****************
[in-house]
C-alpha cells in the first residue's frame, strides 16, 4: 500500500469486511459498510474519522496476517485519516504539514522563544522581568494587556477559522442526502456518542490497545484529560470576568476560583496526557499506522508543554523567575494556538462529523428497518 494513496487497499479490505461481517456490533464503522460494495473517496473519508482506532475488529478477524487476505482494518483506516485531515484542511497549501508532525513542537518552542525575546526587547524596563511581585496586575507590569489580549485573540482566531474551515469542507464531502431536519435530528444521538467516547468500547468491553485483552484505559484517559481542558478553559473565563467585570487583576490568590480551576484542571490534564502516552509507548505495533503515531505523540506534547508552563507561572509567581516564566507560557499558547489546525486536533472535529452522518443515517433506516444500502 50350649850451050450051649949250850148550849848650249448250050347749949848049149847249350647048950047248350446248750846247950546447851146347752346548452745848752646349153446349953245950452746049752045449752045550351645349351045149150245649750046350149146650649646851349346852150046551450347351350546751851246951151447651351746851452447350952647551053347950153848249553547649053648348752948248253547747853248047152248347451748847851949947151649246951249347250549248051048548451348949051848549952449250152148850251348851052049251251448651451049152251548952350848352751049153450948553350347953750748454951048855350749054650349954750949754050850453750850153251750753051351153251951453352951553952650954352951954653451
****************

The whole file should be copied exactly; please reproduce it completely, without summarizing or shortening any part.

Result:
[in-house]
C-alpha cells in the first residue's frame, strides 16, 4: 500500500469486511459498510474519522496476517485519516504539514522563544522581568494587556477559522442526502456518542490497545484529560470576568476560583496526557499506522508543554523567575494556538462529523428497518 494513496487497499479490505461481517456490533464503522460494495473517496473519508482506532475488529478477524487476505482494518483506516485531515484542511497549501508532525513542537518552542525575546526587547524596563511581585496586575507590569489580549485573540482566531474551515469542507464531502431536519435530528444521538467516547468500547468491553485483552484505559484517559481542558478553559473565563467585570487583576490568590480551576484542571490534564502516552509507548505495533503515531505523540506534547508552563507561572509567581516564566507560557499558547489546525486536533472535529452522518443515517433506516444500502 50350649850451050450051649949250850148550849848650249448250050347749949848049149847249350647048950047248350446248750846247950546447851146347752346548452745848752646349153446349953245950452746049752045449752045550351645349351045149150245649750046350149146650649646851349346852150046551450347351350546751851246951151447651351746851452447350952647551053347950153848249553547649053648348752948248253547747853248047152248347451748847851949947151649246951249347250549248051048548451348949051848549952449250152148850251348851052049251251448651451049152251548952350848352751049153450948553350347953750748454951048855350749054650349954750949754050850453750850153251750753051351153251951453352951553952650954352951954653451